June 13, 2004

Spoiled, Umlani Style

Ulmani was described by our travel agent as “rustic”: a description which was initially off-putting. However, the lack of electricity did not detract from what I would call “upscale authentic”. Each guest had his/her own thatched roof hut and there were no fences separating you from the animals.

A typical day entailed:
1. A personal wakeup “call” from a staff member outside your hut (5:30 AM)
2. Bleary-eyed, but tasty (i.e. not Nescafe) coffee
3. The morning game drive (best for tracking animals)
4. Morning coffee and scones out in the Bush
5. Made to order breakfast back at camp
6. A guided Bush walk (with an armed ranger)
7. Lunch overlooking a wide riverbed
8. The afternoon drive
9. Sundowners of your choice drank in the rosy hewed Bush
10. Night game drive in which the tracker employed a high-powered lamp to spot beasties
11. Evening cocktail around the fire back at camp
12. Scrumptious dinner, announced by an African drum beat
13. Retiring, thoroughly satiated with hot water bottle in hand

“Ringing” the dinner “bell”

Mom and I ventured out on foot with Shadrack, though disappointingly we never came even close to needing the rifle slung on his shoulder ;-). After a great day of drives that featured the most dangerous snake (in terms of human fatalities) in the Bush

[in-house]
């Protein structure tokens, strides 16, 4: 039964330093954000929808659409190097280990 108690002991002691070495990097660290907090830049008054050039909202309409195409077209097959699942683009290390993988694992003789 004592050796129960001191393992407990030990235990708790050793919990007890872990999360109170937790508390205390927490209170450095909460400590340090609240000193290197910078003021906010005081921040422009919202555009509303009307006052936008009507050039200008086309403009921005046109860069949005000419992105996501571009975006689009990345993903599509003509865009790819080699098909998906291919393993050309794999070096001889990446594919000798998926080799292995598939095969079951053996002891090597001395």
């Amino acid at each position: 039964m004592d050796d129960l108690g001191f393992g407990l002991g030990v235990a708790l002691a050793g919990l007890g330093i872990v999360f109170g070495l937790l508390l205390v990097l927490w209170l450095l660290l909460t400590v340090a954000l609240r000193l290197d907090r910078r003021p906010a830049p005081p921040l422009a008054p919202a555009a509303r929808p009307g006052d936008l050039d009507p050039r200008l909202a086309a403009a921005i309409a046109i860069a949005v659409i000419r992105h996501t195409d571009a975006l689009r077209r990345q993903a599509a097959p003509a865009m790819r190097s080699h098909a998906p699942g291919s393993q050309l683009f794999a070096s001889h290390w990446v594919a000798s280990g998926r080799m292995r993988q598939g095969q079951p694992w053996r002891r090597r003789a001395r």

The Puff Adder

a number of avian friends

The huge Marabu Stork and vulture sharing the same perch

and sundowners with two hyena friends

I think there drinks were non-alcoholic though

we hopped back into the rover for our night safari. It seemed that the great warden in the sky had forgotten to let the animals out that night as we saw very little, aside from a Chameleon which attacked mom (and later failed to mimic Janet’s pink sweater):

Well not really attacked :-)

However, by now we’d learned not to underestimate our guide Shadrack who had a mystical ability to find and track game (I honestly think other parks’ trackers were tempted simply to track us in order to find interesting animals). Shaddy and Peter happened upon a leopard track (don’t ask me how with so little light) and we carefully tracked and amazingly found a female and followed her into the Bush. While at times it seemed like we might not make it out (running over a tree or two) we made it back, exhilarated and on top of the Bush.
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